Completely Randomized Design

A completely randomized (CR) design, which is the simplest type of the basic designs, may be defined as a design in which the treatments are assigned to experimental units completely at random. That is, the randomization is done without any restrictions. The design is completely flexible, i.e., any number of treatments and any number of units per treatment may be used. Moreover, the number of units per treatment need not be equal. A completely randomized design is considered to be most useful in situations where (i) the experimental units are homogeneous, (ii) the experiments are small such as laboratory experiments, and (iii) some experimental units are likely to be destroyed or fail to respond.

Experimental Layout

The layout of an experiment is the actual placement of the treatments of the experimental units, which may pertain to time, space or type of material. Suppose we have the $$k – $$ treatment and the experimental material is divided into $$n$$ experimental units. We shall then assign the $$k – $$ treatments at random to the $$n$$ experimental units in such a way that the treatment $${\tau _j} = \left( {i = 1,2, \ldots ,k} \right)$$is applied $${r_j}$$times, with$$\sum {r_j} = n$$.When each treatment is applied the same number of times, then$${r_1} = {r_2} = \cdots = {r_k} = r$$ and $$\sum {r_j} = rk = n$$. Usually, each treatment is applied (or replicated) an equal number of times.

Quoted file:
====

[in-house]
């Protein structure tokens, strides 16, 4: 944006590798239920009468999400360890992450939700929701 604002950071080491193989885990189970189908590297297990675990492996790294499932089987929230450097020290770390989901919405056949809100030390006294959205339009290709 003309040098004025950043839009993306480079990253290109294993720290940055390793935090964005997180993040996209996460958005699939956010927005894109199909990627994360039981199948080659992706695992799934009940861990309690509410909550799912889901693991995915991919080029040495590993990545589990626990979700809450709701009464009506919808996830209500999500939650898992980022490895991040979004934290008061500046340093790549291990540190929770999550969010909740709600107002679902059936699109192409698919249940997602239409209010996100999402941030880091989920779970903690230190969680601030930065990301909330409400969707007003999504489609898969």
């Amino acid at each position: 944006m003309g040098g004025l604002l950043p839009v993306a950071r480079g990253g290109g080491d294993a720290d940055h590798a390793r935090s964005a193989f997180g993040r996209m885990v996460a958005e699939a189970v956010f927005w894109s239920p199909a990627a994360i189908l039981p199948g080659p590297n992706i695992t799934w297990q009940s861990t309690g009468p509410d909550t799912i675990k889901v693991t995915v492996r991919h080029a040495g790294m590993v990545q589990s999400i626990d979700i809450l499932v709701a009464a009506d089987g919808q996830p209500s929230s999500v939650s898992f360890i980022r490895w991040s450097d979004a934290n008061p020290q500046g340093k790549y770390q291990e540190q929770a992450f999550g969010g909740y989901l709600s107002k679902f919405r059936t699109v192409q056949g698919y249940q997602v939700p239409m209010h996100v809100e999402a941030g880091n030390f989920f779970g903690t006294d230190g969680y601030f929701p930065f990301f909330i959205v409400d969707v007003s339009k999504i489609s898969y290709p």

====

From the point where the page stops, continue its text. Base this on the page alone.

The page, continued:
An example of the experimental layout for a completely randomized design (CR) using four treatments $$A,B,C$$ and $$D$$,each repeated $$3$$ times, is given below:


The result or response of a treatment which may be a real yield, i.e. weight gain, the ability, etc., is generally called yield and is represented by the letter $$Y$$.